Tuesday, July 22, 2008

Big Bang?

I've decided to take a break from posting Bible contradiction answers (but I will resume soon). Here's some info I gathered on the big bang theory taught in the area of astronomy, which I'd like to call "Cosmic Evolution," because it really is a part of evolution.

The Big Bang is the most widely accepted, and yet the most impossible concept in all of evolutionary thinking! Many evolutionists say, "The Big Bang isn't part of evolution, for it was not a part of the process for making life. Evolution is this process." And yet, it was the cause of it! Also amazing is the fact that there is a property of evolution known as "cosmic evolution." They put the subject of the Big Bang into this category. Pretty strange how they wouldn't call it a part of evolution.

I'll give a little history on the subject and then explain how it really cannot happen in actual reality.

The regular theory accepted today about the Big Bang is that nothing exploded. There are many claims that something did explode, but let's go by this idea. It is more widely accepted than the theory of something exploded, because the something had to come into existance somehow, and they haven't been able to explain that yet, except through philosophy (not science).

M-theory is based upon this idea that the superstrings made a closed brane of gravitational forces, and collided with another one of these. Now, I wonder where these came from, and who in their right minds would call this science. It's imagination. This theory assumes that the force of gravity is a material object when it is not. Gravity is a force, and cannot be contained by anything, only produced. If the "M" is left alone in "M-Theory," it stands for "mystery," or "mysic," since there are still many properties unexplained by it, as in, how did these gravitational forces decide to pack up and collide, and how can nothing explode? I'll explain their side.

George Gamow, a well known evolutionist, coined the name "Big Bang," and made the idea really sell through the cartoons he drew concerning the details.

According to this theory, in the beginning, there was no matter, just nothingness. Then this nothingness began to condense, by gravity, into a single, tiny spot; and decided to explode!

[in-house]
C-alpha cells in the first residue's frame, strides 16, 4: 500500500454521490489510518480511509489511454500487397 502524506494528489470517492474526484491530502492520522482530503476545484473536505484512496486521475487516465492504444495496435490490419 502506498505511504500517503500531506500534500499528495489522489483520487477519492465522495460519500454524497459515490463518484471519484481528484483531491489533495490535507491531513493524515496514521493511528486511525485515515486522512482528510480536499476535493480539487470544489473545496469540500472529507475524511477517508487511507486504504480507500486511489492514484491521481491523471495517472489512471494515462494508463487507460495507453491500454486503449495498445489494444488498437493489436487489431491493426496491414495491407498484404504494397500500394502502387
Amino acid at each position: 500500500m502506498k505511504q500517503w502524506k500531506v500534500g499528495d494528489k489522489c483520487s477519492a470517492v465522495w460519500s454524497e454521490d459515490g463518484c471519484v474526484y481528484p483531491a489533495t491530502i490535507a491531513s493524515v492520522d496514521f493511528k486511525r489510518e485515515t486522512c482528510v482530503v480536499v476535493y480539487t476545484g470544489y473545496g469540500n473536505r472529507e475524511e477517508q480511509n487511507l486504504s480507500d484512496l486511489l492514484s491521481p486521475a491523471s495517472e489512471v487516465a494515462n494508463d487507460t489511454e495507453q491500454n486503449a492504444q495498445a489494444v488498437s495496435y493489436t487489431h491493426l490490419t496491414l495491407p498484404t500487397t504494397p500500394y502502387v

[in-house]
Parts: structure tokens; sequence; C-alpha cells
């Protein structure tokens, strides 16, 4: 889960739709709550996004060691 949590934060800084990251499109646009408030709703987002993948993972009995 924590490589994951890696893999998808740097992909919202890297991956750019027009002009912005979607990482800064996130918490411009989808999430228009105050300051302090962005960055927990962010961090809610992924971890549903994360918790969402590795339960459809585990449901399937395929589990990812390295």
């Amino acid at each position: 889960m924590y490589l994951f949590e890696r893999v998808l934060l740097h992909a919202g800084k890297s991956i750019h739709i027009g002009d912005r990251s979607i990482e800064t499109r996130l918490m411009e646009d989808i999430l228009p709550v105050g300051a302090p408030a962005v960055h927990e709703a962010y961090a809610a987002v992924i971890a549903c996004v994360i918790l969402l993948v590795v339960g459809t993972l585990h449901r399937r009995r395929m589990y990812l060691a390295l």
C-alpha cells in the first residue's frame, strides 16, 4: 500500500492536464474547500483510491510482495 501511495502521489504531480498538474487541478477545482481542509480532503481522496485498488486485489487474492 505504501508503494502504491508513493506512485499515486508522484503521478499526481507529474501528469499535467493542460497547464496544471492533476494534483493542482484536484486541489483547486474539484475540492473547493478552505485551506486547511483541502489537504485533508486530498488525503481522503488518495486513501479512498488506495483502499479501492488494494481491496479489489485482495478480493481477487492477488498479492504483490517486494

That explosion produced protons, neutrons, and electrons which shot outward at incredible speed throughout empty space: there was no other matter in the universe.

As these protons, neutrons, and electrons hurled themselves outward at extreme speeds, they are said to have formed themselves into typical atom structures of orbiting hydrogen and helium atoms, despite the frictionless environment of the universe.

Over time, the outward-racing atoms are said to have started to circle each other, creating gas clouds which then pushed together into stars.

These first stars only contained lighter elements (hydrogen and helium). Then, all of those stars repeatedly exploded. It took at least two explosions of each star to produce our heavier elements. Gamow, a well known evolutionist of the past, described it in "scientific" terms. And yet, in violation of physical law, emptiness fled from the vacuum of space, and rushed into a superdense core, that had an extreme amount of density, and a temperature in excess of 1,039 degrees absolute. That's a lot of nothing getting hot!

Where did this extraordinarily dense core come from? Gamow sadly came up with a scientific answer for this: it came as a result of "the big squeeze," when the emptiness made up its mind to crowd together. Then, with true scientific assurance, he named it "ylem." Many thought the theory to be "scientific" since it had a scientific-sounding name. So then, Gamow added numbers to produce an additional scientific gift: it was 100,000,000,000,000 times the density of water!

Then, it all exploded. Does this sound like science? Why do they call it science?

1. Nothingness cannot pack together. Gravity would have no way to push nothing into a pile.

2. A vacuum has no density. It is said that the nothingness got very dense, and therefore exploded. But a total vacuum is the opposite of total density.

3. There was no fire, and no match. It couldn't be a chemical explosion, for no chemicals existed, and it could not be an atomic explosion, because atoms didn't exist either.

4. How can you expand what isn't there? Even if that magic vacuum could somehow be pulled together by gravity, what would then cause that big, giant pile of nothing to push outward? The "gravity" that brought it together would keep it from expanding.

5. The intense heat caused by the exploding emptiness is said to have changed the emptiness into protons, neutrons, and electrons. Let's get a few things straight here: first, an empty vacuum in the extreme cold of outer space cannot get hot by itself. Secondly, an empty void cannot magically change itself into matter, and thirdly, there can be no heat without an energy source. Where did the energy come from? You have to have energy to make something move.